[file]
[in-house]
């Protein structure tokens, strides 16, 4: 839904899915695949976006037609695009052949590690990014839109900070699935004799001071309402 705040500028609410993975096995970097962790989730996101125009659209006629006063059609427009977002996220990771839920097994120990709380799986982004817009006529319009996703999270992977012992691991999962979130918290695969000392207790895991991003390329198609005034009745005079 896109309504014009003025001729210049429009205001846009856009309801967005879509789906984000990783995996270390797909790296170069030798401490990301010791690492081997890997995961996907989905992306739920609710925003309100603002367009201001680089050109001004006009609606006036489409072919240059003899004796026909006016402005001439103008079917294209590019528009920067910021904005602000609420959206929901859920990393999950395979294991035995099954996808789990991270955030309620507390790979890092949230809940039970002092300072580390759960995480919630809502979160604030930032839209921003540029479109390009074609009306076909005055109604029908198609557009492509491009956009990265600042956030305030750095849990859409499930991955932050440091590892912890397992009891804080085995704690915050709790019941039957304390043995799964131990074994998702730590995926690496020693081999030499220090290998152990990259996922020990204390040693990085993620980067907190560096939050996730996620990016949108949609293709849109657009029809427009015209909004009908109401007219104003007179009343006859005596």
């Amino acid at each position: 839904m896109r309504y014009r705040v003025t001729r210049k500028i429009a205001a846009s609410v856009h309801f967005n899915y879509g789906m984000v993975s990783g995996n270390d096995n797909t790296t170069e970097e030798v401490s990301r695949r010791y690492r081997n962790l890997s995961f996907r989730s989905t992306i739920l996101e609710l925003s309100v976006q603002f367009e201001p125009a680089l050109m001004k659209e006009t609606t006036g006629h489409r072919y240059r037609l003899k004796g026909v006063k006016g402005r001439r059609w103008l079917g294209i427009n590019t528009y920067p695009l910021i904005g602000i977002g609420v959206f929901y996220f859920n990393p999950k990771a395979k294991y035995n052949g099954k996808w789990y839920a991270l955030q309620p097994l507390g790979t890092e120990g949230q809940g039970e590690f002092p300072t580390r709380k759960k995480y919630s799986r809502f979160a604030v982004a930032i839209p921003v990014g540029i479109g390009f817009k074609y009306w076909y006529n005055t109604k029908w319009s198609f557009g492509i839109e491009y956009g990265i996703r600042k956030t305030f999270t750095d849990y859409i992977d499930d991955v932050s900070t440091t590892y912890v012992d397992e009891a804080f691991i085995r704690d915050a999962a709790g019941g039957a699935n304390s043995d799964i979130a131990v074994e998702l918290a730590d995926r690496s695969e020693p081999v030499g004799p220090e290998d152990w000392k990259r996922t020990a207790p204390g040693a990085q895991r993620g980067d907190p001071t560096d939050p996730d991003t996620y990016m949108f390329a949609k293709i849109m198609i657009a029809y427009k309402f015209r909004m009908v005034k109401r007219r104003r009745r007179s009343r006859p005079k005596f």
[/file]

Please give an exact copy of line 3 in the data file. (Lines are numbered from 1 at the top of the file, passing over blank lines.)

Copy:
């Amino acid at each position: 839904m896109r309504y014009r705040v003025t001729r210049k500028i429009a205001a846009s609410v856009h309801f967005n899915y879509g789906m984000v993975s990783g995996n270390d096995n797909t790296t170069e970097e030798v401490s990301r695949r010791y690492r081997n962790l890997s995961f996907r989730s989905t992306i739920l996101e609710l925003s309100v976006q603002f367009e201001p125009a680089l050109m001004k659209e006009t609606t006036g006629h489409r072919y240059r037609l003899k004796g026909v006063k006016g402005r001439r059609w103008l079917g294209i427009n590019t528009y920067p695009l910021i904005g602000i977002g609420v959206f929901y996220f859920n990393p999950k990771a395979k294991y035995n052949g099954k996808w789990y839920a991270l955030q309620p097994l507390g790979t890092e120990g949230q809940g039970e590690f002092p300072t580390r709380k759960k995480y919630s799986r809502f979160a604030v982004a930032i839209p921003v990014g540029i479109g390009f817009k074609y009306w076909y006529n005055t109604k029908w319009s198609f557009g492509i839109e491009y956009g990265i996703r600042k956030t305030f999270t750095d849990y859409i992977d499930d991955v932050s900070t440091t590892y912890v012992d397992e009891a804080f691991i085995r704690d915050a999962a709790g019941g039957a699935n304390s043995d799964i979130a131990v074994e998702l918290a730590d995926r690496s695969e020693p081999v030499g004799p220090e290998d152990w000392k990259r996922t020990a207790p204390g040693a990085q895991r993620g980067d907190p001071t560096d939050p996730d991003t996620y990016m949108f390329a949609k293709i849109m198609i657009a029809y427009k309402f015209r909004m009908v005034k109401r007219r104003r009745r007179s009343r006859p005079k005596f």